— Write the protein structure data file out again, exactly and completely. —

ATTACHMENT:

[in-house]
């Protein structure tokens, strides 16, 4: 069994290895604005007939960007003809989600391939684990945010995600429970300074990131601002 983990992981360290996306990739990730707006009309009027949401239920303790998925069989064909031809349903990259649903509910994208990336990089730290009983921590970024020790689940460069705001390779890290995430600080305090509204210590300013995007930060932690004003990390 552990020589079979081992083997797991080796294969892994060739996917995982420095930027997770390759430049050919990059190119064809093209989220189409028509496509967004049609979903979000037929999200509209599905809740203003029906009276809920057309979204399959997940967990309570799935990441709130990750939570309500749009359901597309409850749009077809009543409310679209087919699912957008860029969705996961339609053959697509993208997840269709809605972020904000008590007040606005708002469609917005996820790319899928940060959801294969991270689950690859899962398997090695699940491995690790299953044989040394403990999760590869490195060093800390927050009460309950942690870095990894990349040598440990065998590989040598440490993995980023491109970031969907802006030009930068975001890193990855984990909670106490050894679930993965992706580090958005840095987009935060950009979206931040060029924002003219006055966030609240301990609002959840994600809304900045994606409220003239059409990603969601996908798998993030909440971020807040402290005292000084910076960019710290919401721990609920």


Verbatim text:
[in-house]
């Protein structure tokens, strides 16, 4: 069994290895604005007939960007003809989600391939684990945010995600429970300074990131601002 983990992981360290996306990739990730707006009309009027949401239920303790998925069989064909031809349903990259649903509910994208990336990089730290009983921590970024020790689940460069705001390779890290995430600080305090509204210590300013995007930060932690004003990390 552990020589079979081992083997797991080796294969892994060739996917995982420095930027997770390759430049050919990059190119064809093209989220189409028509496509967004049609979903979000037929999200509209599905809740203003029906009276809920057309979204399959997940967990309570799935990441709130990750939570309500749009359901597309409850749009077809009543409310679209087919699912957008860029969705996961339609053959697509993208997840269709809605972020904000008590007040606005708002469609917005996820790319899928940060959801294969991270689950690859899962398997090695699940491995690790299953044989040394403990999760590869490195060093800390927050009460309950942690870095990894990349040598440990065998590989040598440490993995980023491109970031969907802006030009930068975001890193990855984990909670106490050894679930993965992706580090958005840095987009935060950009979206931040060029924002003219006055966030609240301990609002959840994600809304900045994606409220003239059409990603969601996908798998993030909440971020807040402290005292000084910076960019710290919401721990609920």